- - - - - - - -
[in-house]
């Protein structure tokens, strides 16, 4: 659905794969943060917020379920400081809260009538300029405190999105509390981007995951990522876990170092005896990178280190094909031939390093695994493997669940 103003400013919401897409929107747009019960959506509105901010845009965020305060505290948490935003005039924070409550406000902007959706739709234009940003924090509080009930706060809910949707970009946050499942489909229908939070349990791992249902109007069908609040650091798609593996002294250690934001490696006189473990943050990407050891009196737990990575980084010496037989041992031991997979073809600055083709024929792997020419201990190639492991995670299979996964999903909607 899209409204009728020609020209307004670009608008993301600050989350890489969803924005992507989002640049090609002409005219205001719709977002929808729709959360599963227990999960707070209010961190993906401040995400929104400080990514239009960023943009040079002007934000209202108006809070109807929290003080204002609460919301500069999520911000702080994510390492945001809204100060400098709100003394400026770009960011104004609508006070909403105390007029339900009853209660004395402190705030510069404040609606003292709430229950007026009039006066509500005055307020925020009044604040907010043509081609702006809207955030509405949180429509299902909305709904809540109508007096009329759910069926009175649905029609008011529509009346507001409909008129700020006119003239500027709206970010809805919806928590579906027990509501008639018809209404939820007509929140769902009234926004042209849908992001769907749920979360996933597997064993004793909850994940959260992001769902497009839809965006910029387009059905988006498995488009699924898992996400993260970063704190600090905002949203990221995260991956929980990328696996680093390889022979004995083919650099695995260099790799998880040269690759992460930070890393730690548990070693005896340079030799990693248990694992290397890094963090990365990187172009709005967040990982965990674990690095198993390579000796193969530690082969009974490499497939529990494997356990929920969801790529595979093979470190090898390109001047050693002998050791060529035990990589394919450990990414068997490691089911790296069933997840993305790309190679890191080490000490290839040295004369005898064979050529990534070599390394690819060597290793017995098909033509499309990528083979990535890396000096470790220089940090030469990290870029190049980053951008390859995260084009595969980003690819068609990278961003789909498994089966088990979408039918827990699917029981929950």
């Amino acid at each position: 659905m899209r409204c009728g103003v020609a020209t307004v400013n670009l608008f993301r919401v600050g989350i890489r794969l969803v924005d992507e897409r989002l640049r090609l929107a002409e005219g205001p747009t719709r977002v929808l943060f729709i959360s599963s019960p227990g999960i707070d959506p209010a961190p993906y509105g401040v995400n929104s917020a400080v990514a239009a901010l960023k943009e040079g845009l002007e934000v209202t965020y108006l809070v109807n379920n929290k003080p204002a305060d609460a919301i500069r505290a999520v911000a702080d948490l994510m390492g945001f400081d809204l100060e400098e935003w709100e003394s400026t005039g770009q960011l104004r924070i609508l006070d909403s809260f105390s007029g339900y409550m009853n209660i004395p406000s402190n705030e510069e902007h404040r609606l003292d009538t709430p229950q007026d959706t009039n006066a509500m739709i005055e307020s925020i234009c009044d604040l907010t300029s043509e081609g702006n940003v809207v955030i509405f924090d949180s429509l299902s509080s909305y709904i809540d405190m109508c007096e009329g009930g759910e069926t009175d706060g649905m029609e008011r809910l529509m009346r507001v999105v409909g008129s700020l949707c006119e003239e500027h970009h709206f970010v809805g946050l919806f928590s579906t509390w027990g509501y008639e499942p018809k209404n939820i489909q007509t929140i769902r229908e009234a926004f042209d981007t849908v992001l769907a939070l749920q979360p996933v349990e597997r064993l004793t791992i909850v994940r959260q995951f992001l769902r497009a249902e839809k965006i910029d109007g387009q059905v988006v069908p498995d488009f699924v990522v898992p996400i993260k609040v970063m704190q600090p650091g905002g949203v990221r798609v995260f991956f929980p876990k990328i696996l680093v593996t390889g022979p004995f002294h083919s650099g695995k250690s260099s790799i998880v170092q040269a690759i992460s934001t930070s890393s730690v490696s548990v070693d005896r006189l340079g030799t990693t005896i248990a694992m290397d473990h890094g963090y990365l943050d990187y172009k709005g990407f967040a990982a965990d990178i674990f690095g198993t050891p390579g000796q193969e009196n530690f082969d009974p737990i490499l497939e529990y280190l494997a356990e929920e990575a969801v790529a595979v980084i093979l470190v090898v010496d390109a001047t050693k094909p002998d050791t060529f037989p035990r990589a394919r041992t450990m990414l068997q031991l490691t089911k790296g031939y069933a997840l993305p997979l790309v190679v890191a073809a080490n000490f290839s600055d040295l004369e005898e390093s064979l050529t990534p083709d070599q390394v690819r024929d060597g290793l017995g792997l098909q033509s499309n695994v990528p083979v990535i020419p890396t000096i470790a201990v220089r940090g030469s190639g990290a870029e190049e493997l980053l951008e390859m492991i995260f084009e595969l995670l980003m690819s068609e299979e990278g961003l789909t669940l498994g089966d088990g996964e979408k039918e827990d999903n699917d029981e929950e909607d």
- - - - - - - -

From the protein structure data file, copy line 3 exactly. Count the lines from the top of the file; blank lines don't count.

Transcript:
């Amino acid at each position: 659905m899209r409204c009728g103003v020609a020209t307004v400013n670009l608008f993301r919401v600050g989350i890489r794969l969803v924005d992507e897409r989002l640049r090609l929107a002409e005219g205001p747009t719709r977002v929808l943060f729709i959360s599963s019960p227990g999960i707070d959506p209010a961190p993906y509105g401040v995400n929104s917020a400080v990514a239009a901010l960023k943009e040079g845009l002007e934000v209202t965020y108006l809070v109807n379920n929290k003080p204002a305060d609460a919301i500069r505290a999520v911000a702080d948490l994510m390492g945001f400081d809204l100060e400098e935003w709100e003394s400026t005039g770009q960011l104004r924070i609508l006070d909403s809260f105390s007029g339900y409550m009853n209660i004395p406000s402190n705030e510069e902007h404040r609606l003292d009538t709430p229950q007026d959706t009039n006066a509500m739709i005055e307020s925020i234009c009044d604040l907010t300029s043509e081609g702006n940003v809207v955030i509405f924090d949180s429509l299902s509080s909305y709904i809540d405190m109508c007096e009329g009930g759910e069926t009175d706060g649905m029609e008011r809910l529509m009346r507001v999105v409909g008129s700020l949707c006119e003239e500027h970009h709206f970010v809805g946050l919806f928590s579906t509390w027990g509501y008639e499942p018809k209404n939820i489909q007509t929140i769902r229908e009234a926004f042209d981007t849908v992001l769907a939070l749920q979360p996933v349990e597997r064993l004793t791992i909850v994940r959260q995951f992001l769902r497009a249902e839809k965006i910029d109007g387009q059905v988006v069908p498995d488009f699924v990522v898992p996400i993260k609040v970063m704190q600090p650091g905002g949203v990221r798609v995260f991956f929980p876990k990328i696996l680093v593996t390889g022979p004995f002294h083919s650099g695995k250690s260099s790799i998880v170092q040269a690759i992460s934001t930070s890393s730690v490696s548990v070693d005896r006189l340079g030799t990693t005896i248990a694992m290397d473990h890094g963090y990365l943050d990187y172009k709005g990407f967040a990982a965990d990178i674990f690095g198993t050891p390579g000796q193969e009196n530690f082969d009974p737990i490499l497939e529990y280190l494997a356990e929920e990575a969801v790529a595979v980084i093979l470190v090898v010496d390109a001047t050693k094909p002998d050791t060529f037989p035990r990589a394919r041992t450990m990414l068997q031991l490691t089911k790296g031939y069933a997840l993305p997979l790309v190679v890191a073809a080490n000490f290839s600055d040295l004369e005898e390093s064979l050529t990534p083709d070599q390394v690819r024929d060597g290793l017995g792997l098909q033509s499309n695994v990528p083979v990535i020419p890396t000096i470790a201990v220089r940090g030469s190639g990290a870029e190049e493997l980053l951008e390859m492991i995260f084009e595969l995670l980003m690819s068609e299979e990278g961003l789909t669940l498994g089966d088990g996964e979408k039918e827990d999903n699917d029981e929950e909607d």